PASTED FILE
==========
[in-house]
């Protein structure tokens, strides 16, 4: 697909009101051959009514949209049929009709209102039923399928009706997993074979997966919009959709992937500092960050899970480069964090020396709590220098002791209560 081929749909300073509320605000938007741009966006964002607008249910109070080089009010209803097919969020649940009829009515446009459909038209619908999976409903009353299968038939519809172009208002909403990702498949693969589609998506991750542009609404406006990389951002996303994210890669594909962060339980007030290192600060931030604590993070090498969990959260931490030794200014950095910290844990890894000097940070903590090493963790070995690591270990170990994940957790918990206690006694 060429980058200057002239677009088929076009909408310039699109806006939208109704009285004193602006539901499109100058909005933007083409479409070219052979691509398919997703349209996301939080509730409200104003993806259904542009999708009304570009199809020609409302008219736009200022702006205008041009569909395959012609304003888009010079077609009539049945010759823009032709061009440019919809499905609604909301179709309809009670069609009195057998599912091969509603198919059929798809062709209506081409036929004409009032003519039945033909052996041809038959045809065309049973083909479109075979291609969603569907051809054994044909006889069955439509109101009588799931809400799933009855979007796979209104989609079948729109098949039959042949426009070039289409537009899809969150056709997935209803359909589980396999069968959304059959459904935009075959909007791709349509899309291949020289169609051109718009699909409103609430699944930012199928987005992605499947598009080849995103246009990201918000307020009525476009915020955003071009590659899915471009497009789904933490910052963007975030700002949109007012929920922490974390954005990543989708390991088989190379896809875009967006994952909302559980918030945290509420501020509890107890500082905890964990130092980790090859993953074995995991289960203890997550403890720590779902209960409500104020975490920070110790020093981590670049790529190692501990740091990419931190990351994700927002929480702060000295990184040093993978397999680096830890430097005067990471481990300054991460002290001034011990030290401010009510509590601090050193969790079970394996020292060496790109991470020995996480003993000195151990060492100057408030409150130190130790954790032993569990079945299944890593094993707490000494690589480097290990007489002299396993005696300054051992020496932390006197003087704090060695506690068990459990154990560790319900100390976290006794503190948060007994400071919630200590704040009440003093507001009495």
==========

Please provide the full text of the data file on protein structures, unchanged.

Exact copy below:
[in-house]
């Protein structure tokens, strides 16, 4: 697909009101051959009514949209049929009709209102039923399928009706997993074979997966919009959709992937500092960050899970480069964090020396709590220098002791209560 081929749909300073509320605000938007741009966006964002607008249910109070080089009010209803097919969020649940009829009515446009459909038209619908999976409903009353299968038939519809172009208002909403990702498949693969589609998506991750542009609404406006990389951002996303994210890669594909962060339980007030290192600060931030604590993070090498969990959260931490030794200014950095910290844990890894000097940070903590090493963790070995690591270990170990994940957790918990206690006694 060429980058200057002239677009088929076009909408310039699109806006939208109704009285004193602006539901499109100058909005933007083409479409070219052979691509398919997703349209996301939080509730409200104003993806259904542009999708009304570009199809020609409302008219736009200022702006205008041009569909395959012609304003888009010079077609009539049945010759823009032709061009440019919809499905609604909301179709309809009670069609009195057998599912091969509603198919059929798809062709209506081409036929004409009032003519039945033909052996041809038959045809065309049973083909479109075979291609969603569907051809054994044909006889069955439509109101009588799931809400799933009855979007796979209104989609079948729109098949039959042949426009070039289409537009899809969150056709997935209803359909589980396999069968959304059959459904935009075959909007791709349509899309291949020289169609051109718009699909409103609430699944930012199928987005992605499947598009080849995103246009990201918000307020009525476009915020955003071009590659899915471009497009789904933490910052963007975030700002949109007012929920922490974390954005990543989708390991088989190379896809875009967006994952909302559980918030945290509420501020509890107890500082905890964990130092980790090859993953074995995991289960203890997550403890720590779902209960409500104020975490920070110790020093981590670049790529190692501990740091990419931190990351994700927002929480702060000295990184040093993978397999680096830890430097005067990471481990300054991460002290001034011990030290401010009510509590601090050193969790079970394996020292060496790109991470020995996480003993000195151990060492100057408030409150130190130790954790032993569990079945299944890593094993707490000494690589480097290990007489002299396993005696300054051992020496932390006197003087704090060695506690068990459990154990560790319900100390976290006794503190948060007994400071919630200590704040009440003093507001009495």